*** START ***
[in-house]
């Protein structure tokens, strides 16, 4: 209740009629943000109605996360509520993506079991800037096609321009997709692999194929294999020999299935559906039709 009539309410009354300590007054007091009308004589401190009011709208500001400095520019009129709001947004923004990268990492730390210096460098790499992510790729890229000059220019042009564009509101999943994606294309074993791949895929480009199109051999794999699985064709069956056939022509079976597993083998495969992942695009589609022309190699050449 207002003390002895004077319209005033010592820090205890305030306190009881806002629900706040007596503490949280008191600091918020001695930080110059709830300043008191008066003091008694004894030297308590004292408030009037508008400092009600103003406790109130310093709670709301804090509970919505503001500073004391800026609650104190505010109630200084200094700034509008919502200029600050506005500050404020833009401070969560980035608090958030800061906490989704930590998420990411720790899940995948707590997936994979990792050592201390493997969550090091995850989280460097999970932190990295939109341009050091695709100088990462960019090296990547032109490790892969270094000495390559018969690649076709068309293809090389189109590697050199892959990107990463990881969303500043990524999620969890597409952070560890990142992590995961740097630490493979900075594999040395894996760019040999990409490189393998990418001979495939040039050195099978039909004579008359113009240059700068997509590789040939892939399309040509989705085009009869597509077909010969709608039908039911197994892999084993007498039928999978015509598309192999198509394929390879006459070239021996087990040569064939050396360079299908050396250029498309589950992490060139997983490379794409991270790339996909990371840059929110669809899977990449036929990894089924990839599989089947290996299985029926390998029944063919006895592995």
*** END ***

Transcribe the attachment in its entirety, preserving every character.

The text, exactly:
[in-house]
């Protein structure tokens, strides 16, 4: 209740009629943000109605996360509520993506079991800037096609321009997709692999194929294999020999299935559906039709 009539309410009354300590007054007091009308004589401190009011709208500001400095520019009129709001947004923004990268990492730390210096460098790499992510790729890229000059220019042009564009509101999943994606294309074993791949895929480009199109051999794999699985064709069956056939022509079976597993083998495969992942695009589609022309190699050449 207002003390002895004077319209005033010592820090205890305030306190009881806002629900706040007596503490949280008191600091918020001695930080110059709830300043008191008066003091008694004894030297308590004292408030009037508008400092009600103003406790109130310093709670709301804090509970919505503001500073004391800026609650104190505010109630200084200094700034509008919502200029600050506005500050404020833009401070969560980035608090958030800061906490989704930590998420990411720790899940995948707590997936994979990792050592201390493997969550090091995850989280460097999970932190990295939109341009050091695709100088990462960019090296990547032109490790892969270094000495390559018969690649076709068309293809090389189109590697050199892959990107990463990881969303500043990524999620969890597409952070560890990142992590995961740097630490493979900075594999040395894996760019040999990409490189393998990418001979495939040039050195099978039909004579008359113009240059700068997509590789040939892939399309040509989705085009009869597509077909010969709608039908039911197994892999084993007498039928999978015509598309192999198509394929390879006459070239021996087990040569064939050396360079299908050396250029498309589950992490060139997983490379794409991270790339996909990371840059929110669809899977990449036929990894089924990839599989089947290996299985029926390998029944063919006895592995």